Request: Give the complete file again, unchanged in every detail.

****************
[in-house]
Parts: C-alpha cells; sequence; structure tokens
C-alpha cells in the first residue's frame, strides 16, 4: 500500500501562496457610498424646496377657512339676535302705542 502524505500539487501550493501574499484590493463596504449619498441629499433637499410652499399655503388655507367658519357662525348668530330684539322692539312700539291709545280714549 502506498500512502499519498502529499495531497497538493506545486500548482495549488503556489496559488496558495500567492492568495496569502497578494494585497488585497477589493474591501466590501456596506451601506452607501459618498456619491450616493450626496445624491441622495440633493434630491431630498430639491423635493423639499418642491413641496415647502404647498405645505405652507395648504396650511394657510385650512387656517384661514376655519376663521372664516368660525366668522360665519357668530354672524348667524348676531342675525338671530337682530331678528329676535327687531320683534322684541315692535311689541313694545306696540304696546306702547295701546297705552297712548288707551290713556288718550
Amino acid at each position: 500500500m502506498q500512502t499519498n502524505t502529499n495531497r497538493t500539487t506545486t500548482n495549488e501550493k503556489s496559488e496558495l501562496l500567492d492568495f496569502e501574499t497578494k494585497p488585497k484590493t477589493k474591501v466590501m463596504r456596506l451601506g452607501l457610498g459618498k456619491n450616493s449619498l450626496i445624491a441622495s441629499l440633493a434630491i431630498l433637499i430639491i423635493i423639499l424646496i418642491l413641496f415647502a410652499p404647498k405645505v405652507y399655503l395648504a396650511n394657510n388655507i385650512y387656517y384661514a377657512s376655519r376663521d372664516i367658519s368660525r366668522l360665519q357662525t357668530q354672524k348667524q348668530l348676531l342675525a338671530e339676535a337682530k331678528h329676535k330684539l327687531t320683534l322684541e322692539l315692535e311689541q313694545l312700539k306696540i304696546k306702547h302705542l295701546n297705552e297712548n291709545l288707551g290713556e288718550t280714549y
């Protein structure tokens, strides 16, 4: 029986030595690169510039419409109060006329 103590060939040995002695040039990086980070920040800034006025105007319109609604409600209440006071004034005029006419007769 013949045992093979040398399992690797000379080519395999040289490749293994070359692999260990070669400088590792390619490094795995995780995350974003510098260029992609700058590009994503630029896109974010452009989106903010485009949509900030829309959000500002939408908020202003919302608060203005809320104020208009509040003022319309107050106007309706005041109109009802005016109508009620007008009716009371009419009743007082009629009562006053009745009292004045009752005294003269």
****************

[in-house]
Parts: C-alpha cells; sequence; structure tokens
C-alpha cells in the first residue's frame, strides 16, 4: 500500500501562496457610498424646496377657512339676535302705542 502524505500539487501550493501574499484590493463596504449619498441629499433637499410652499399655503388655507367658519357662525348668530330684539322692539312700539291709545280714549 502506498500512502499519498502529499495531497497538493506545486500548482495549488503556489496559488496558495500567492492568495496569502497578494494585497488585497477589493474591501466590501456596506451601506452607501459618498456619491450616493450626496445624491441622495440633493434630491431630498430639491423635493423639499418642491413641496415647502404647498405645505405652507395648504396650511394657510385650512387656517384661514376655519376663521372664516368660525366668522360665519357668530354672524348667524348676531342675525338671530337682530331678528329676535327687531320683534322684541315692535311689541313694545306696540304696546306702547295701546297705552297712548288707551290713556288718550
Amino acid at each position: 500500500m502506498q500512502t499519498n502524505t502529499n495531497r497538493t500539487t506545486t500548482n495549488e501550493k503556489s496559488e496558495l501562496l500567492d492568495f496569502e501574499t497578494k494585497p488585497k484590493t477589493k474591501v466590501m463596504r456596506l451601506g452607501l457610498g459618498k456619491n450616493s449619498l450626496i445624491a441622495s441629499l440633493a434630491i431630498l433637499i430639491i423635493i423639499l424646496i418642491l413641496f415647502a410652499p404647498k405645505v405652507y399655503l395648504a396650511n394657510n388655507i385650512y387656517y384661514a377657512s376655519r376663521d372664516i367658519s368660525r366668522l360665519q357662525t357668530q354672524k348667524q348668530l348676531l342675525a338671530e339676535a337682530k331678528h329676535k330684539l327687531t320683534l322684541e322692539l315692535e311689541q313694545l312700539k306696540i304696546k306702547h302705542l295701546n297705552e297712548n291709545l288707551g290713556e288718550t280714549y
């Protein structure tokens, strides 16, 4: 029986030595690169510039419409109060006329 103590060939040995002695040039990086980070920040800034006025105007319109609604409600209440006071004034005029006419007769 013949045992093979040398399992690797000379080519395999040289490749293994070359692999260990070669400088590792390619490094795995995780995350974003510098260029992609700058590009994503630029896109974010452009989106903010485009949509900030829309959000500002939408908020202003919302608060203005809320104020208009509040003022319309107050106007309706005041109109009802005016109508009620007008009716009371009419009743007082009629009562006053009745009292004045009752005294003269």